• 30 {30} Peter M. Carrozzo, A New Deal for the American Mortgage: The Home Owners’ Loan Corporation, the National Housing Act and the Birth of the National Mortgage Market, 17 U. Miami Bus. L. Rev. 1, 21 (2008).

  • 31 {31} Id. at 22 (based on those with mortgages in 1933).

  • 32 {32} David C. Wheelock, Fed. Reserve Bank of St. Louis, Working Paper No. 2008-038A, Government Response to Home Mortgage Distress: Lessons from the Great Depression 18 (Oct. 2008), available at http://research.stlouisfed.org.

  • 33 {33} Peter M. Carrozzo, A New Deal for the American Mortgage: The Home Owners’ Loan Corporation, the National Housing Act and the Birth of the National Mortgage Market, 17 U. Miami Bus. L. Rev. 1, 23 (2008).

  • 34 {34} C. Lowell Harriss, History and Policies of the Home Owners’ Loan Corporation 23–25 (1951), available at www.nber.org (analyzing rejected applications).

  • 35 {35} Peter M. Carrozzo, A New Deal for the American Mortgage: The Home Owners’ Loan Corporation, the National Housing Act and the Birth of the National Mortgage Market, 17 U. Miami Bus. L. Rev. 1, 8 (2008).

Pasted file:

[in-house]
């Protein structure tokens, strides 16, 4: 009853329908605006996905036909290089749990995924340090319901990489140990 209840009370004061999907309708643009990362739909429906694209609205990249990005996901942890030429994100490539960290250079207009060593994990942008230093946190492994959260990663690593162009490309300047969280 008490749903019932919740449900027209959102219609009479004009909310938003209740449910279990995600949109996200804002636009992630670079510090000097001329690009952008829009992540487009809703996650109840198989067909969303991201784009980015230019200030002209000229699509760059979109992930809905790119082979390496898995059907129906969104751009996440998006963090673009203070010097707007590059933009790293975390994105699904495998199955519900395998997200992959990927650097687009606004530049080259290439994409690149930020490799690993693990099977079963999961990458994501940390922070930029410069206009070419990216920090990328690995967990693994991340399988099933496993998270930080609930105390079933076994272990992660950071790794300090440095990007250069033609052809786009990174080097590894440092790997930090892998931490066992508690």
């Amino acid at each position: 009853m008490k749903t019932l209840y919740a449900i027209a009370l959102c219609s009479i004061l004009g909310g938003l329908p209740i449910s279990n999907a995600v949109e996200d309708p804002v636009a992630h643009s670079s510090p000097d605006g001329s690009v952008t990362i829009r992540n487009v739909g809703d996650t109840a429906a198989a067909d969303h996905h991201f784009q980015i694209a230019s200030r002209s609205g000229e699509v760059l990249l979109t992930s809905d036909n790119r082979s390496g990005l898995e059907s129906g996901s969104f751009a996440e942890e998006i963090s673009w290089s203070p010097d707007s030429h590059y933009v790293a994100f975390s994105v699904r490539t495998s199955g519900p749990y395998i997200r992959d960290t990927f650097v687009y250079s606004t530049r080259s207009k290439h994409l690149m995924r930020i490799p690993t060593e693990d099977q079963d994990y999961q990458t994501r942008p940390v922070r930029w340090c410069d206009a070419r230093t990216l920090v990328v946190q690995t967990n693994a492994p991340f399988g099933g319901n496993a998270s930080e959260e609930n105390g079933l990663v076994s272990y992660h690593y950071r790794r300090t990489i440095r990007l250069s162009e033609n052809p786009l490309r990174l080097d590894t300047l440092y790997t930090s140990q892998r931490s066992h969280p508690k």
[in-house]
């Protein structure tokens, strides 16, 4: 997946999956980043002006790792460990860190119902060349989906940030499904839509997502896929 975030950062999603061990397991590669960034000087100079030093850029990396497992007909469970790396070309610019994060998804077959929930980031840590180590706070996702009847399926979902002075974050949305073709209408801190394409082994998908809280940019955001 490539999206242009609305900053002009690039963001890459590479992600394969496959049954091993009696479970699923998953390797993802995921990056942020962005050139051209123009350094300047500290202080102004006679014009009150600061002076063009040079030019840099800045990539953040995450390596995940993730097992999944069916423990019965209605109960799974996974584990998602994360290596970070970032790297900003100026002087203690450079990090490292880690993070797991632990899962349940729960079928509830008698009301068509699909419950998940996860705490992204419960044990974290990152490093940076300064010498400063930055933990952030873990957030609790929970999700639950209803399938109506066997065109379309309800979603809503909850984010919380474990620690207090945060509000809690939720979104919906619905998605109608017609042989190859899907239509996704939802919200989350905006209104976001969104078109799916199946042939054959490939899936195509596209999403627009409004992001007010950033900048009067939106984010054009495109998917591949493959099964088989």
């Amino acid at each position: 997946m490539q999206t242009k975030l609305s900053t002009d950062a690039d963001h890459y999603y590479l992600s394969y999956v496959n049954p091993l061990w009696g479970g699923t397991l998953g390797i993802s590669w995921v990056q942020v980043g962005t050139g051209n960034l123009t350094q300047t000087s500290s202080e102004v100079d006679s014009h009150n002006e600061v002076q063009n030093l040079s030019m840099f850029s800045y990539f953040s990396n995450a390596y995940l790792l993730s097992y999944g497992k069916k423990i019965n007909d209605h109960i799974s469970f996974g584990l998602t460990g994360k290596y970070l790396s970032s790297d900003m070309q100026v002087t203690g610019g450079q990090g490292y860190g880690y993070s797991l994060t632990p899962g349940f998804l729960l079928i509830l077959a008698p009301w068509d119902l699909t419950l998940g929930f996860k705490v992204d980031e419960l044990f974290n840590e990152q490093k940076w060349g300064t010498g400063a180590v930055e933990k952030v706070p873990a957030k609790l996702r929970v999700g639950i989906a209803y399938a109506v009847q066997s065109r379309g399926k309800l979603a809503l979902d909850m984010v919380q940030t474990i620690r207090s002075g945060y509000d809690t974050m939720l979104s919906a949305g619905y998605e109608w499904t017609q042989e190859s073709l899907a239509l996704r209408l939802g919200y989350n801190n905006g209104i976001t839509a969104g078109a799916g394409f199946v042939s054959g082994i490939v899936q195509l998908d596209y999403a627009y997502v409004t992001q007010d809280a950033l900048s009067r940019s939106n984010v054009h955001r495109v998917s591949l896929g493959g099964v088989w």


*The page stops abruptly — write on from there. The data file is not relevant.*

• 36 {36} David C. Wheelock, Fed. Reserve Bank of St. Louis, Working Paper No. 2008-038A, Government Response to Home Mortgage Distress: Lessons from the Great Depression 13 n.18 (Oct. 2008), available at http://research.stlouisfed.org (citing Fourth Annual Report of the Federal Home Loan Bank Board, 1936, at 30).

  • 37 {37} Id.

  • 38 {38} Joshua L. Farrell, The FHA’s Origins: How Its Valuation Method Fostered Racial Segregation and Suburban Sprawl, 11 J. Affordable Hous. & Cmty. Dev. L. 374, 379–381 (2002). See generally National Consumer Law Center, Credit Discrimination Ch. 7 (7th ed. 2018), updated at www.nclc.org/library (discussing redlining).

  • 39 {39} See generally Lucia J. Mandarino, Too Many Consonants and Not Enough Consonance: The Development of the S & L Regulatory Framework, 59 Fordham L. Rev. S263 (1991).

  • 40 {40} Home Owners’ Loan Act of 1933, ch. 64, § 5(a), 48 Stat. 128, 132.

  • 41 {41} See Lucia J. Mandarino, Too Many Consonants and Not Enough Consonance: The Development of the S & L Regulatory Framework, 59 Fordham L. Rev. S263, S267 (1991).